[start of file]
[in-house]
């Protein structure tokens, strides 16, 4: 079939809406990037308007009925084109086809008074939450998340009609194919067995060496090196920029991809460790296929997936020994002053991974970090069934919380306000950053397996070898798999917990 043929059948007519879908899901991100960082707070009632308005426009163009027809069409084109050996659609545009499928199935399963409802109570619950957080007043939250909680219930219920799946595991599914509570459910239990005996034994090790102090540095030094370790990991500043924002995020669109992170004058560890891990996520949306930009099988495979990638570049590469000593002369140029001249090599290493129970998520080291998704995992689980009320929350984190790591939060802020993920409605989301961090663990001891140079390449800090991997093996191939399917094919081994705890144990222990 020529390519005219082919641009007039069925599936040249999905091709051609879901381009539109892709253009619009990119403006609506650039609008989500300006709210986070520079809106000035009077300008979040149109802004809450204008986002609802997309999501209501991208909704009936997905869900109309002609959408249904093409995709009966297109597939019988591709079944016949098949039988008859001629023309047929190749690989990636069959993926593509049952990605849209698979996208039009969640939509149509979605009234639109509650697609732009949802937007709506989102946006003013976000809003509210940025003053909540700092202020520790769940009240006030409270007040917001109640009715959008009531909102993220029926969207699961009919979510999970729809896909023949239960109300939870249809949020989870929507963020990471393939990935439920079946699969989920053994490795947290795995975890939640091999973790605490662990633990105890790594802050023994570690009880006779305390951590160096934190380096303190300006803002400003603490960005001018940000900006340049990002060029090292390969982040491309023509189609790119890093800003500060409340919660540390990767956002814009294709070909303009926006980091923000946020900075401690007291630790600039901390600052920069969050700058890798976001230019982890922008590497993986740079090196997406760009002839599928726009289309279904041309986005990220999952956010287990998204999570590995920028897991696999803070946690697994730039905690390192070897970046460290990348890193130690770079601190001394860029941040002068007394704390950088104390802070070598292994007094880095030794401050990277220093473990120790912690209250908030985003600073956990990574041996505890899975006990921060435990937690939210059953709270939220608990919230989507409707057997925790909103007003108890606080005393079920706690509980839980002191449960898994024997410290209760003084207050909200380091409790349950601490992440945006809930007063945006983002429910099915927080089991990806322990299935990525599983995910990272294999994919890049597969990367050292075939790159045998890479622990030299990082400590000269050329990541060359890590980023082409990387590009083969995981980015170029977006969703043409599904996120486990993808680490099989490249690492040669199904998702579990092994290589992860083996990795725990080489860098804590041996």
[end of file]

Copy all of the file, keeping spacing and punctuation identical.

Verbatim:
[in-house]
């Protein structure tokens, strides 16, 4: 079939809406990037308007009925084109086809008074939450998340009609194919067995060496090196920029991809460790296929997936020994002053991974970090069934919380306000950053397996070898798999917990 043929059948007519879908899901991100960082707070009632308005426009163009027809069409084109050996659609545009499928199935399963409802109570619950957080007043939250909680219930219920799946595991599914509570459910239990005996034994090790102090540095030094370790990991500043924002995020669109992170004058560890891990996520949306930009099988495979990638570049590469000593002369140029001249090599290493129970998520080291998704995992689980009320929350984190790591939060802020993920409605989301961090663990001891140079390449800090991997093996191939399917094919081994705890144990222990 020529390519005219082919641009007039069925599936040249999905091709051609879901381009539109892709253009619009990119403006609506650039609008989500300006709210986070520079809106000035009077300008979040149109802004809450204008986002609802997309999501209501991208909704009936997905869900109309002609959408249904093409995709009966297109597939019988591709079944016949098949039988008859001629023309047929190749690989990636069959993926593509049952990605849209698979996208039009969640939509149509979605009234639109509650697609732009949802937007709506989102946006003013976000809003509210940025003053909540700092202020520790769940009240006030409270007040917001109640009715959008009531909102993220029926969207699961009919979510999970729809896909023949239960109300939870249809949020989870929507963020990471393939990935439920079946699969989920053994490795947290795995975890939640091999973790605490662990633990105890790594802050023994570690009880006779305390951590160096934190380096303190300006803002400003603490960005001018940000900006340049990002060029090292390969982040491309023509189609790119890093800003500060409340919660540390990767956002814009294709070909303009926006980091923000946020900075401690007291630790600039901390600052920069969050700058890798976001230019982890922008590497993986740079090196997406760009002839599928726009289309279904041309986005990220999952956010287990998204999570590995920028897991696999803070946690697994730039905690390192070897970046460290990348890193130690770079601190001394860029941040002068007394704390950088104390802070070598292994007094880095030794401050990277220093473990120790912690209250908030985003600073956990990574041996505890899975006990921060435990937690939210059953709270939220608990919230989507409707057997925790909103007003108890606080005393079920706690509980839980002191449960898994024997410290209760003084207050909200380091409790349950601490992440945006809930007063945006983002429910099915927080089991990806322990299935990525599983995910990272294999994919890049597969990367050292075939790159045998890479622990030299990082400590000269050329990541060359890590980023082409990387590009083969995981980015170029977006969703043409599904996120486990993808680490099989490249690492040669199904998702579990092994290589992860083996990795725990080489860098804590041996």